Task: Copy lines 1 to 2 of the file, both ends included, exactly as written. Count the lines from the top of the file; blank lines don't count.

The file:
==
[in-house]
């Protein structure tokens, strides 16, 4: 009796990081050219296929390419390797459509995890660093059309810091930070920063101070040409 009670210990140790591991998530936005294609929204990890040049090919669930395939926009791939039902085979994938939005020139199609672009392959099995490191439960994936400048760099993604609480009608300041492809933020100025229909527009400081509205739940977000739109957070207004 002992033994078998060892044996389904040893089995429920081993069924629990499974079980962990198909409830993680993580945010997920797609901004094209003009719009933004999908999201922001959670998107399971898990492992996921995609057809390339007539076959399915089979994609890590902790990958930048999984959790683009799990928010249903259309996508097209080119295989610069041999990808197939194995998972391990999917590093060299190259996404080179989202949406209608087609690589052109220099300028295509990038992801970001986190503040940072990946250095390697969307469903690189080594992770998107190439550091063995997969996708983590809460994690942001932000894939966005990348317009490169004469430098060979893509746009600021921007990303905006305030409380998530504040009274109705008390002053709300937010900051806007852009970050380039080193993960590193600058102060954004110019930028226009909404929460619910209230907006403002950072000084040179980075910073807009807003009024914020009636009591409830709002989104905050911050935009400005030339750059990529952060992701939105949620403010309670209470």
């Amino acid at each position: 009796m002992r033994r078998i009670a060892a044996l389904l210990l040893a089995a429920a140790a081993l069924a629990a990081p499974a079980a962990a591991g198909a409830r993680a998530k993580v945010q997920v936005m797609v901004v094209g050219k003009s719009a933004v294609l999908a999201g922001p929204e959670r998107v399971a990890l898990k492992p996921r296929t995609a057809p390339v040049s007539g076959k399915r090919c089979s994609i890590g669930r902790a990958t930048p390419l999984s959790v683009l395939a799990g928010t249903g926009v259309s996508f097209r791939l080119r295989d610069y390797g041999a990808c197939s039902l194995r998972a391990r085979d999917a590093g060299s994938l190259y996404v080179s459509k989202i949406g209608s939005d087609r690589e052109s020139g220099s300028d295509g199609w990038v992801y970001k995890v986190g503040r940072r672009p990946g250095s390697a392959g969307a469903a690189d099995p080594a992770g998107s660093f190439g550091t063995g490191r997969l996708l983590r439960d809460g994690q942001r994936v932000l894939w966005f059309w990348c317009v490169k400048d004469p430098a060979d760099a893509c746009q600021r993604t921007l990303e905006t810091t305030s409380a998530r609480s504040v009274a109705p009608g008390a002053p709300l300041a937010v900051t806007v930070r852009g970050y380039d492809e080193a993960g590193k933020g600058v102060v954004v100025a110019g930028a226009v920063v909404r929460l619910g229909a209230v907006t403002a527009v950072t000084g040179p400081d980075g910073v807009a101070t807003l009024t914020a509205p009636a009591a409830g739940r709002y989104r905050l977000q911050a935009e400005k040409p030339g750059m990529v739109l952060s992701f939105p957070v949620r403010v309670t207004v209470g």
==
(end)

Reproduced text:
[in-house]
């Protein structure tokens, strides 16, 4: 009796990081050219296929390419390797459509995890660093059309810091930070920063101070040409 009670210990140790591991998530936005294609929204990890040049090919669930395939926009791939039902085979994938939005020139199609672009392959099995490191439960994936400048760099993604609480009608300041492809933020100025229909527009400081509205739940977000739109957070207004 002992033994078998060892044996389904040893089995429920081993069924629990499974079980962990198909409830993680993580945010997920797609901004094209003009719009933004999908999201922001959670998107399971898990492992996921995609057809390339007539076959399915089979994609890590902790990958930048999984959790683009799990928010249903259309996508097209080119295989610069041999990808197939194995998972391990999917590093060299190259996404080179989202949406209608087609690589052109220099300028295509990038992801970001986190503040940072990946250095390697969307469903690189080594992770998107190439550091063995997969996708983590809460994690942001932000894939966005990348317009490169004469430098060979893509746009600021921007990303905006305030409380998530504040009274109705008390002053709300937010900051806007852009970050380039080193993960590193600058102060954004110019930028226009909404929460619910209230907006403002950072000084040179980075910073807009807003009024914020009636009591409830709002989104905050911050935009400005030339750059990529952060992701939105949620403010309670209470």